PCH International Launches Business Accelerator Program; Lark Named First Startup

PCH International is one of those quirky, successful mid-size companies you’ve probably never heard of. For starters, PCH is a Chinese manufacturing company named after a California highway that has headquarters located in Ireland. If you have a lot of gadgets lying around, you’ve probably used one and you may not even know it. PCH designs and produces electronics and gadgets in partnership with major PC manufacturers and consumer electronics brands. The company was raking in $400 million in revenue last year, on top of $41 million in funding raised to date (about half of which was closed in February).

Today, PCH Founder Liam Casey took to the Disrupt NYC stage following Lark Founder Julia Hu to announce that PCH is launching its own business accelerator called, appropriately, “PCH Accelerator” — and that Lark (a Disrupt SF alumni) will be the accelerator’s inaugural startup. LARK is an innovative silent waking system that lets the user wake naturally, according to their own biological clock. The system involves an iPhone app and a small band that you wear across your wrist while sleeping, which, of course, uses the latest science and technology to improve sleep patterns and enhance sleep quality with a personalized sleep coach. It’s great for couples, especially if one side of that relationship is a snorer.

And speaking of relationships, in probably the best moment of the morning, LARK Founder Julia Hu was proposed to by her boyfriend through the slideshow deck on the monitors, and then onstage.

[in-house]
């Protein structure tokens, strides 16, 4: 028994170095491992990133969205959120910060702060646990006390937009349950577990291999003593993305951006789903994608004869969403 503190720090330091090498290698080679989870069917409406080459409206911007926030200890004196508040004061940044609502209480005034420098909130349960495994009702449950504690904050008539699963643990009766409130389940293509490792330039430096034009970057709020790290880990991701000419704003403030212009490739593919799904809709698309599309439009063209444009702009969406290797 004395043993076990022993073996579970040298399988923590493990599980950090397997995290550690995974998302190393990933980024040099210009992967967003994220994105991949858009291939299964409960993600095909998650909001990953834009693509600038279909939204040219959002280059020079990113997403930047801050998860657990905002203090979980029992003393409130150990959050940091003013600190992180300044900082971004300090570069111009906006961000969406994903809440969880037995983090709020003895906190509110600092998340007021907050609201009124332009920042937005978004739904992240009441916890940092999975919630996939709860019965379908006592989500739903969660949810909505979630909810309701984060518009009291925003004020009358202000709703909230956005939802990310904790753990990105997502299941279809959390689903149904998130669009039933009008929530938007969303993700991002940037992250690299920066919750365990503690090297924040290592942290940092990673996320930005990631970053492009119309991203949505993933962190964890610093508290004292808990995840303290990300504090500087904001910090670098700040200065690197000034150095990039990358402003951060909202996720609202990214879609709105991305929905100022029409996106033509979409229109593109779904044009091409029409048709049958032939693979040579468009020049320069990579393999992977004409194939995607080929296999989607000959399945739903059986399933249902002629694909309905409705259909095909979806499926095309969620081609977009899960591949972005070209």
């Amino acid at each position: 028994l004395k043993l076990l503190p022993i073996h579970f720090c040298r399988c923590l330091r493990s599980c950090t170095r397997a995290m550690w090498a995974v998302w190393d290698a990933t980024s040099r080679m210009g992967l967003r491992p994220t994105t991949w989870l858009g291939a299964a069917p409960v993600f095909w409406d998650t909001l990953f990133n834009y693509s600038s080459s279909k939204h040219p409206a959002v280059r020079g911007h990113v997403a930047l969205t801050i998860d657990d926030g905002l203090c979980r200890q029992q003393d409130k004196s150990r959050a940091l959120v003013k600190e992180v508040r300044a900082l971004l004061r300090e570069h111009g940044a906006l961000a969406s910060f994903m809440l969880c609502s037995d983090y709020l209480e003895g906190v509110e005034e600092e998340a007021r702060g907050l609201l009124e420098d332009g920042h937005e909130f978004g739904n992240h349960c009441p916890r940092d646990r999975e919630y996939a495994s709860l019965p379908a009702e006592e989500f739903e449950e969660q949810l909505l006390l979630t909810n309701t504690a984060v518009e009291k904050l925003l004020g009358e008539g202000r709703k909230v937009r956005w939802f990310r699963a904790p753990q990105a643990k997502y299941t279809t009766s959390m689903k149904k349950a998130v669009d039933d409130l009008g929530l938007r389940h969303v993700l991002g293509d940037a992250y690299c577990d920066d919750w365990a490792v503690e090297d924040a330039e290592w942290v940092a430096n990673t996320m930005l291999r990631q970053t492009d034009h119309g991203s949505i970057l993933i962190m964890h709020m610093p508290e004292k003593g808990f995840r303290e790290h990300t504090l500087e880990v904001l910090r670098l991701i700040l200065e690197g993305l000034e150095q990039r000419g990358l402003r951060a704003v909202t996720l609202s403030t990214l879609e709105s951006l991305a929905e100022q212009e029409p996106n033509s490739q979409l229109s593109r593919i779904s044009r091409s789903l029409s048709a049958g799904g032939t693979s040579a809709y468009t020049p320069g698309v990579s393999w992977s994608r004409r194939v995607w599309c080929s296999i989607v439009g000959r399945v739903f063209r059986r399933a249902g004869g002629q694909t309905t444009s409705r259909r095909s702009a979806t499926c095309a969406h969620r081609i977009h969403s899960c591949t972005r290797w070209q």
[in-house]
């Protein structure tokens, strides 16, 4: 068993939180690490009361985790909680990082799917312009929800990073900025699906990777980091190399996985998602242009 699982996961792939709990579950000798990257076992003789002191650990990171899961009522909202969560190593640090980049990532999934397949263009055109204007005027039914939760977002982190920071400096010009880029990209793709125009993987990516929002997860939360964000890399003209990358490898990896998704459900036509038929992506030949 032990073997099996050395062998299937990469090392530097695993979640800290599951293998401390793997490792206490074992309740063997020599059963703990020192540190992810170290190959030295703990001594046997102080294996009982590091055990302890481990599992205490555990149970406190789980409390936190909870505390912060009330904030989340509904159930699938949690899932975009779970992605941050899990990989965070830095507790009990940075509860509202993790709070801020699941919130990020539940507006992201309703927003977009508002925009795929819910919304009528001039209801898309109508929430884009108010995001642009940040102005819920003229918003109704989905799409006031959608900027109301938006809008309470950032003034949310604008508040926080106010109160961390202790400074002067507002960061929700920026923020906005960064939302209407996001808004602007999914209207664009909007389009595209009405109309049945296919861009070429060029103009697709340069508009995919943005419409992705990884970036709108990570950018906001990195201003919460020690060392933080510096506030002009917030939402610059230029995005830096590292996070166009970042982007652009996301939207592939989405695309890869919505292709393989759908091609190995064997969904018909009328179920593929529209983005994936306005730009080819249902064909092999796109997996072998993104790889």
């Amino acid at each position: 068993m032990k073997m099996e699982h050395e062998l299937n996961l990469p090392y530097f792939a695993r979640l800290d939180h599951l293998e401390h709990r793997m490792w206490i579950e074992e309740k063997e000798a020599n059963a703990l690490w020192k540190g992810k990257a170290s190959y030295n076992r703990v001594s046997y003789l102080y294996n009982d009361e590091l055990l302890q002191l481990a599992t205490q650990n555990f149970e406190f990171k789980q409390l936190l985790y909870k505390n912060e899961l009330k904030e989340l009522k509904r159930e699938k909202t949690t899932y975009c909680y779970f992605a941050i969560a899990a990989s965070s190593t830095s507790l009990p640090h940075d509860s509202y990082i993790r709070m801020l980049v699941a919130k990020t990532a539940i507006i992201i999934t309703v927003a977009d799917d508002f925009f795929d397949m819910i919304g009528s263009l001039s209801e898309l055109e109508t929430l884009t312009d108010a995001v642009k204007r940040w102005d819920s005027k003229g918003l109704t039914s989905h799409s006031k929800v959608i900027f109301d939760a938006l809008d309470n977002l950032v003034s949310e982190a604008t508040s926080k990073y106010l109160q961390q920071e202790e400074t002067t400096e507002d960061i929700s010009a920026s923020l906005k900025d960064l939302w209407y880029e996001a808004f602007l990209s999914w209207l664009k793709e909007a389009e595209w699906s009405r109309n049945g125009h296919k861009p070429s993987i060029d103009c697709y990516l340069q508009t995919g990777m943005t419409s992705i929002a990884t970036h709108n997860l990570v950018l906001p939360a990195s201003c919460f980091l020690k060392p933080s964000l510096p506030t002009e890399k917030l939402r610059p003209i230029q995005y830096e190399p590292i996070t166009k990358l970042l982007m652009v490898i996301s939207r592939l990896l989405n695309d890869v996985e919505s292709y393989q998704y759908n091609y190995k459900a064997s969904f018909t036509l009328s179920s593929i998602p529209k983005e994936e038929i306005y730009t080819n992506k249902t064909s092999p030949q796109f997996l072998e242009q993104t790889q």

While LARK already had a head start, launching at SF Disrupt last September, PCH Accelerator will be helping to bring startups like LARK from concept to reality, by offering the small startup access to PCH’s unique business model. PCH will be offering 10K feet of new office space in San Francisco, and will be offering office space in China as well. Startups will also be provided with designers, product development engineers, and more.

For those who might be wondering what PCH would bring to your fledgling product or startup, PCH as a business has enabled the disruption of traditional supply chain models, contributing to the success of many of the world’s largest technology brands. On stage, Hu said that Casey and PCH had helped them produce 12 different prototypes of LARK, and when the Japanese earthquake interrupted the supply chain for LARK devices, Casey and PCH were able to find work arounds due to their giant supply chain and deep integration in the market.

To learn more about the PCH Accelerator, check it out here.